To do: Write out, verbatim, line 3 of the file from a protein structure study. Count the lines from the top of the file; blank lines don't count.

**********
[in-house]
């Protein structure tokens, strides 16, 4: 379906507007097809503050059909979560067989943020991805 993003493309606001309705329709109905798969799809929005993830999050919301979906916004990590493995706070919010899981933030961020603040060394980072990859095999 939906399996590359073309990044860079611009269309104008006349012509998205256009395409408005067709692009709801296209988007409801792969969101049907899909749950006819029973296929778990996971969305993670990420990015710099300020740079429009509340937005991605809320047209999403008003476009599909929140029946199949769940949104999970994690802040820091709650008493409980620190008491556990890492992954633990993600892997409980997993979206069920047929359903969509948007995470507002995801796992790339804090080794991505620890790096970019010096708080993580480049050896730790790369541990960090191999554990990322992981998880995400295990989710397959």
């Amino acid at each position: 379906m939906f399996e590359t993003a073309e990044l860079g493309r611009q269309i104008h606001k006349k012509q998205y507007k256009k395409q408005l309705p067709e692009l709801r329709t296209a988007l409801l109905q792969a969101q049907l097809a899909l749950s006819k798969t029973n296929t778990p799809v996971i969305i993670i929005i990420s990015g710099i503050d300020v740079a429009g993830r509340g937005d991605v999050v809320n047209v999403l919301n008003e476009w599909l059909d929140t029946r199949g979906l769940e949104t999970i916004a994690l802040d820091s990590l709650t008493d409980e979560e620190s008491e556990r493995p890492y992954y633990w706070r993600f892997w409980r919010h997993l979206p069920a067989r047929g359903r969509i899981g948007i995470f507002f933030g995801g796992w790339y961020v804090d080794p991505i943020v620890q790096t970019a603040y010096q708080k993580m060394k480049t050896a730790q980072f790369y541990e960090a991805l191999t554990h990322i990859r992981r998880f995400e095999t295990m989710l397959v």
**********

């Amino acid at each position: 379906m939906f399996e590359t993003a073309e990044l860079g493309r611009q269309i104008h606001k006349k012509q998205y507007k256009k395409q408005l309705p067709e692009l709801r329709t296209a988007l409801l109905q792969a969101q049907l097809a899909l749950s006819k798969t029973n296929t778990p799809v996971i969305i993670i929005i990420s990015g710099i503050d300020v740079a429009g993830r509340g937005d991605v999050v809320n047209v999403l919301n008003e476009w599909l059909d929140t029946r199949g979906l769940e949104t999970i916004a994690l802040d820091s990590l709650t008493d409980e979560e620190s008491e556990r493995p890492y992954y633990w706070r993600f892997w409980r919010h997993l979206p069920a067989r047929g359903r969509i899981g948007i995470f507002f933030g995801g796992w790339y961020v804090d080794p991505i943020v620890q790096t970019a603040y010096q708080k993580m060394k480049t050896a730790q980072f790369y541990e960090a991805l191999t554990h990322i990859r992981r998880f995400e095999t295990m989710l397959v």